Suzanne Fields

Sexual stereotypes often go to war against political stereotypes in Washington. Not since Anita Hill was mocked as a "scorned woman" and Clarence Thomas accused his enemies of attempting "a high-tech lynching" have so many sexual and political stereotypes clashed in confirmation hearings for a nominee to the Supreme Court. Martha-Ann Alito's tears all but drowned the Democrats who had spent the week accusing her husband Sam of abusing women and children.
Certain professional women, who work hard at being as tough as men, were embarrassed by her tears. Women who stay home with their children, content with the role of "wife of," were angered by the suggestion that Mrs. Alito was weak or soft simply because she reacted in an emotional way to attacks on the man she loves. The Washington "wife of" usually hasn't developed the tough, scaly skin she needs to withstand the slings and arrows aimed at her husband's outrageous fortune.

 Others in the salons and saloons of the capital accused Mrs. Alito of cynical exploitation of the feminine wiles once thought to have been consigned to the ash heap of history. The judge in turn was accused of hiding behind his wife's skirts. Liberals said her crying game was a fake; conservatives who notice that the differences between the sexes are still with us -- the Democrats were both astonished and devastated when they saw how the episode was playing out beyond the Washington Beltway -- said nothing is more natural, after all, than a loving wife shedding tears at the sight of her husband relentlessly attacked as a monster of narrow-minded attitudes by a bullying senator with a history of ethical challenges.

 As melodrama, the episode was delicious. There was the chivalric Southerner, Sen. Lindsay Graham of South Carolina, galloping to the rescue on a white charger, describing the judge as a "decent, honorable man" and apologizing on behalf of his colleagues to both husband and wife for "having to go through this." Mrs. Alito rewarded him with a hug and a smile.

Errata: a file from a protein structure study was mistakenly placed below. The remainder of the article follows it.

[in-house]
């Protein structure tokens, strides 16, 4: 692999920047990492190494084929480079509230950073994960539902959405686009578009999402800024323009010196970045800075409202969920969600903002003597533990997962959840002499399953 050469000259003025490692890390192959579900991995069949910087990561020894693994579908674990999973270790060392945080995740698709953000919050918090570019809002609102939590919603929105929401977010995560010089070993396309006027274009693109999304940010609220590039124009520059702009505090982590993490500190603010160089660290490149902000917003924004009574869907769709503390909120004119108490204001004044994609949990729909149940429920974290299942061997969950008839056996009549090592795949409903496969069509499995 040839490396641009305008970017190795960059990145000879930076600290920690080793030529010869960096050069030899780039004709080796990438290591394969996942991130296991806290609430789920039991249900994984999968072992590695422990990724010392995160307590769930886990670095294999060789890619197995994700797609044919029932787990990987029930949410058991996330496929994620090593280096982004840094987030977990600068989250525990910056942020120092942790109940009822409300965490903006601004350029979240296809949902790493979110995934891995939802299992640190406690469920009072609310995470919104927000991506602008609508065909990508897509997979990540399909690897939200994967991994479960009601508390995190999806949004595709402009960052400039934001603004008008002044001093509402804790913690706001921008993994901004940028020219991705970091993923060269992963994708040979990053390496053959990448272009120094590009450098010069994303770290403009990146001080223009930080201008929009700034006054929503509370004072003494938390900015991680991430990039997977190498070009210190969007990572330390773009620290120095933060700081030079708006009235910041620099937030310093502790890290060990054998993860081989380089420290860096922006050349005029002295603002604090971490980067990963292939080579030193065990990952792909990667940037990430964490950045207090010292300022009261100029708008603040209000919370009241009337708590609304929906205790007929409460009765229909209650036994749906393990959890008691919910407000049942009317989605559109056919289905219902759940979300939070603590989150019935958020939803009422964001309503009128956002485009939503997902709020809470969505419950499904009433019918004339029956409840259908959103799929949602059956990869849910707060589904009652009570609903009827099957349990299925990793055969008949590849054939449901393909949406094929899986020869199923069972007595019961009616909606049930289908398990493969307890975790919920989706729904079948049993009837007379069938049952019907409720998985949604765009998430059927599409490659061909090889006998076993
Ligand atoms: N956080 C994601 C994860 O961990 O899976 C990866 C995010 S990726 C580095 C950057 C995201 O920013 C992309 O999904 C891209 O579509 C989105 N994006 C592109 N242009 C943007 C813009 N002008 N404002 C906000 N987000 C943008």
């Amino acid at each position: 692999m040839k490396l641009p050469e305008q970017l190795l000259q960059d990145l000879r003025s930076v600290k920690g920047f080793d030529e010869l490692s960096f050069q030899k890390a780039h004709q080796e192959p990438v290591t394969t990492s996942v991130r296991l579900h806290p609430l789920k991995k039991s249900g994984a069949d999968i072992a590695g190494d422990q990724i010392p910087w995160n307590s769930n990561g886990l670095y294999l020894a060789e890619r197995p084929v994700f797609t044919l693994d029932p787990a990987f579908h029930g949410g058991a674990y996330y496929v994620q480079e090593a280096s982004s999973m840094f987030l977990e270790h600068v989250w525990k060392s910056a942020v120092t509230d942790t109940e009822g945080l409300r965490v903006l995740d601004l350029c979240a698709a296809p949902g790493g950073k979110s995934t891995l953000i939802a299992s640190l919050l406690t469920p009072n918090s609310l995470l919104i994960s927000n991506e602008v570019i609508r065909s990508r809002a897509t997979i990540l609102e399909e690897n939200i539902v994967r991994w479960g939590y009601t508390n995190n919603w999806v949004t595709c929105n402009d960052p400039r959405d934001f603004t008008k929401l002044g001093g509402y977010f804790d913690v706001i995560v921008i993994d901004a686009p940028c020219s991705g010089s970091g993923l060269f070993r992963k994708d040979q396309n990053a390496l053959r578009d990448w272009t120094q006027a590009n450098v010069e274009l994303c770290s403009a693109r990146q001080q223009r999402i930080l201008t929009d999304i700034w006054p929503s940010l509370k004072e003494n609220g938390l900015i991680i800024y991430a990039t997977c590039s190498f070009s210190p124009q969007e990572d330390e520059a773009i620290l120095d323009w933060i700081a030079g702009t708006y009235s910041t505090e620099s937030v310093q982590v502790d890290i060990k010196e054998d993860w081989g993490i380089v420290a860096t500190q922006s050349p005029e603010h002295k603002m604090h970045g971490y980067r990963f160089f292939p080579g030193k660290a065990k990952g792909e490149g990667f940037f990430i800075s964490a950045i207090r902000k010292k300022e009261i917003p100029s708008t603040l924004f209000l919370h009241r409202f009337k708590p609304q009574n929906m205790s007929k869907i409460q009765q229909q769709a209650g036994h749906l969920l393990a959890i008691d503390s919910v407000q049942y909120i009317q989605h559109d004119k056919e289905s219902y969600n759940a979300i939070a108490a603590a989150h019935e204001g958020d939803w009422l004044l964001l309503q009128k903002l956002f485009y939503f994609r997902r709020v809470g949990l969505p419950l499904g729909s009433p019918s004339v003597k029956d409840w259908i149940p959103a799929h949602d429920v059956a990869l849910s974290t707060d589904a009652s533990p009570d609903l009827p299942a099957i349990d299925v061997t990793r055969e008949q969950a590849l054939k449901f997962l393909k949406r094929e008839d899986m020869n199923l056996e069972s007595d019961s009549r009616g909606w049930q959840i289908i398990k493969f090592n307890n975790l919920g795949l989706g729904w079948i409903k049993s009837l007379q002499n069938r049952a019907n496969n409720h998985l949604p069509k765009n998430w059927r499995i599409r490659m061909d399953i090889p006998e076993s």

All's well that ends well, and we'll see how well it ends for the Alitos next week, when the Senate votes. But it's already a demonstration to both red and blue states of how Washington works: Less important than what you see is how you spin it. The Democrats are the sensitive Mommy Party, eager to make government ever more maternal; the Republicans are the severe Daddy Party, eager to make the citizens ever more independent and self-sustaining. But the Mommy occasionally lapses into insensitivity, as when Teddy Kennedy blusters and badgers like a resurrected Joe McCarthy, less to elicit information than to project guilt by accusation.

Suzanne Fields

Suzanne Fields is currently working on a book that will revisit John Milton's 'Paradise Lost.'

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